Schooling outside the box

Schooling outside the box

121 charter, innovation schools mostly in urban areas

 


 

MASSACHUSETTS CLAIMS A RICH HISTORY as the birthplace of public education in the United States. These days it’s giving rise to new forms of public schooling in response to growing frustration with the performance of traditional district schools, especially those in communities serving lots of students from low-income families.

The state’s landmark 1993 education reform law authorized the introduction of charter schools, which generally operate independently of local school districts and enjoy wide latitude over curriculum, staffing, hours, and budgeting. The first charter school in Massachusetts opened in 1995, and there are now 77 statewide. (Ten of the 77 operate within school districts.)

In 2010, the state authorized a new model known as “innovation schools,” which operate within districts but with many of the same autonomies given to charters.  There are now 44 innovation schools in operation, some the result of the conversion of existing district schools to “innovation” status, and some that were newly opened by districts.

Meet the Author

Michael Jonas

Executive Editor, CommonWealth

About Michael Jonas

Michael Jonas has worked in journalism in Massachusetts since the early 1980s. Before joining the CommonWealth staff in early 2001, he was a contributing writer for the magazine for two years. His cover story in CommonWealth's Fall 1999 issue on Boston youth outreach workers was selected for a PASS (Prevention for a Safer Society) Award from the National Council on Crime and Delinquency.

Michael got his start in journalism at the Dorchester Community News, a community newspaper serving Boston's largest neighborhood, where he covered a range of urban issues. Since the late 1980s, he has been a regular contributor to the Boston Globe. For 15 years he wrote a weekly column on local politics for the Boston Sunday Globe's City Weekly section.

Michael has also worked in broadcast journalism. In 1989, he was a co-producer for "The AIDS Quarterly," a national PBS series produced by WGBH-TV in Boston, and in the early 1990s, he worked as a producer for "Our Times," a weekly magazine program on WHDH-TV (Ch. 7) in Boston.

Michael lives in Dorchester with his wife and their two daughters.

About Michael Jonas

Michael Jonas has worked in journalism in Massachusetts since the early 1980s. Before joining the CommonWealth staff in early 2001, he was a contributing writer for the magazine for two years. His cover story in CommonWealth's Fall 1999 issue on Boston youth outreach workers was selected for a PASS (Prevention for a Safer Society) Award from the National Council on Crime and Delinquency.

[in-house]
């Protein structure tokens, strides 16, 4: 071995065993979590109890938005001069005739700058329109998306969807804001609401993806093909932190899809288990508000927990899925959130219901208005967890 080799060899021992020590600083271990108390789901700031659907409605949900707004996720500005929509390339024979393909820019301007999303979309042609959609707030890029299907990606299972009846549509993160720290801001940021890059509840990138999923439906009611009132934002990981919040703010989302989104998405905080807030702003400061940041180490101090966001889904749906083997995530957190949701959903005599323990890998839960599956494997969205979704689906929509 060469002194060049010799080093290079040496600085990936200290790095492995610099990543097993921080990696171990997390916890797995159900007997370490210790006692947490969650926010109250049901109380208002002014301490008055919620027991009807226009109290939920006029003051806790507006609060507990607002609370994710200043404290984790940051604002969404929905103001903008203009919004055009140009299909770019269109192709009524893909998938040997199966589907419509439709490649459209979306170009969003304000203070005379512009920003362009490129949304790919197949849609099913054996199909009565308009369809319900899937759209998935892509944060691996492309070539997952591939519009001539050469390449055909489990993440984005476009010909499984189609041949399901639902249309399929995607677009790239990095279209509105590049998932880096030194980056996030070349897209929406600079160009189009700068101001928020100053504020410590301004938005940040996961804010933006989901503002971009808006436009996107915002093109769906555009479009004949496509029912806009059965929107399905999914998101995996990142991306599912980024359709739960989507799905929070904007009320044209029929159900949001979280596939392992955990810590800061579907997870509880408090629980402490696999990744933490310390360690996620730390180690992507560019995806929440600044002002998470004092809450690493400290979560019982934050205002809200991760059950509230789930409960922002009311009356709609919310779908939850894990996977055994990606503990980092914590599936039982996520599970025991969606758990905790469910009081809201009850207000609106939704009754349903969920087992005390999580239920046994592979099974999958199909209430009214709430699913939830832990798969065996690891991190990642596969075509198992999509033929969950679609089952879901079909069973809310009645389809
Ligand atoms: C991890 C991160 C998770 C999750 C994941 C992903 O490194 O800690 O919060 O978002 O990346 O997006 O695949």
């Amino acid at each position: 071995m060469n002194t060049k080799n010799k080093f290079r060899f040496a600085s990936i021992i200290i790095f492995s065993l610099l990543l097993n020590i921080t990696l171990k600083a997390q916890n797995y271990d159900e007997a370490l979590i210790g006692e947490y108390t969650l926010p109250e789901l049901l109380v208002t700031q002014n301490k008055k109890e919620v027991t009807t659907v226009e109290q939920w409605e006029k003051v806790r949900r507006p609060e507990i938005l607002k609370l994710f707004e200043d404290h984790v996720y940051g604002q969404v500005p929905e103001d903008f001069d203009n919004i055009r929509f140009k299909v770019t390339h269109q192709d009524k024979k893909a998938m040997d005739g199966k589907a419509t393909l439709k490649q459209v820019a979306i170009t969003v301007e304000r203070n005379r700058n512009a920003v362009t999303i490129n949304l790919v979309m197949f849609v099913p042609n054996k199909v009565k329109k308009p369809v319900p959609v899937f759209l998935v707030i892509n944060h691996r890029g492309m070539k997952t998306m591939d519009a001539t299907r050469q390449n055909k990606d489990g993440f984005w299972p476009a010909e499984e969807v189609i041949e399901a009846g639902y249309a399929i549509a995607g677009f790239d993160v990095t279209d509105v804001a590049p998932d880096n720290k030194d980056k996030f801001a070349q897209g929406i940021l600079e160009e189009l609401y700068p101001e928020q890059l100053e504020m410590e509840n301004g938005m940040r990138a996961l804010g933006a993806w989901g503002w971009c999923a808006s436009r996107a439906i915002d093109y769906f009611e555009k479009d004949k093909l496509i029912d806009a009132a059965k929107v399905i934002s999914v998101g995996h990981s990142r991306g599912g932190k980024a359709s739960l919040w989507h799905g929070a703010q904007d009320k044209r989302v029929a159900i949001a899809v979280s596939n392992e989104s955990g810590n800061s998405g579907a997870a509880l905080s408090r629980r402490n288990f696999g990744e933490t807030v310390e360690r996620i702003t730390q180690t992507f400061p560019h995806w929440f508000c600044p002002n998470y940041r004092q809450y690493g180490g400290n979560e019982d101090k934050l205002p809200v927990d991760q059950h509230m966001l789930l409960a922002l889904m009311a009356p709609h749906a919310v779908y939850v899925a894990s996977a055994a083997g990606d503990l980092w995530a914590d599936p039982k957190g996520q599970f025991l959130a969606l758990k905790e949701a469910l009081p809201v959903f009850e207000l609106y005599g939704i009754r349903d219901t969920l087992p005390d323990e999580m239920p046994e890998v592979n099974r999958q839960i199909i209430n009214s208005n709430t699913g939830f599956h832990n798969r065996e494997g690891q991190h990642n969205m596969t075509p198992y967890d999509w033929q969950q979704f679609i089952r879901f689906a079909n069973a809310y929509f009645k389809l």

Michael got his start in journalism at the Dorchester Community News, a community newspaper serving Boston's largest neighborhood, where he covered a range of urban issues. Since the late 1980s, he has been a regular contributor to the Boston Globe. For 15 years he wrote a weekly column on local politics for the Boston Sunday Globe's City Weekly section.

Michael has also worked in broadcast journalism. In 1989, he was a co-producer for "The AIDS Quarterly," a national PBS series produced by WGBH-TV in Boston, and in the early 1990s, he worked as a producer for "Our Times," a weekly magazine program on WHDH-TV (Ch. 7) in Boston.

Michael lives in Dorchester with his wife and their two daughters.

The map shows the location of the 121 charter and innovation schools across the state. The schools are heavily concentrated in urban areas, where dissatisfaction with district schools tends to run higher and where attention is being focused on new school models to address the achievement gap that has black and Latino students lagging behind their white peers.

With 29 of these schools, Boston accounts for nearly a quarter of all the state’s charter and innovation schools. Worcester is next, with three charters and eight innovation schools.  Of the 11 midsize urban centers identified by MassINC as Gateway Cities, only Brockton and Pittsfield have neither a charter nor innovation school.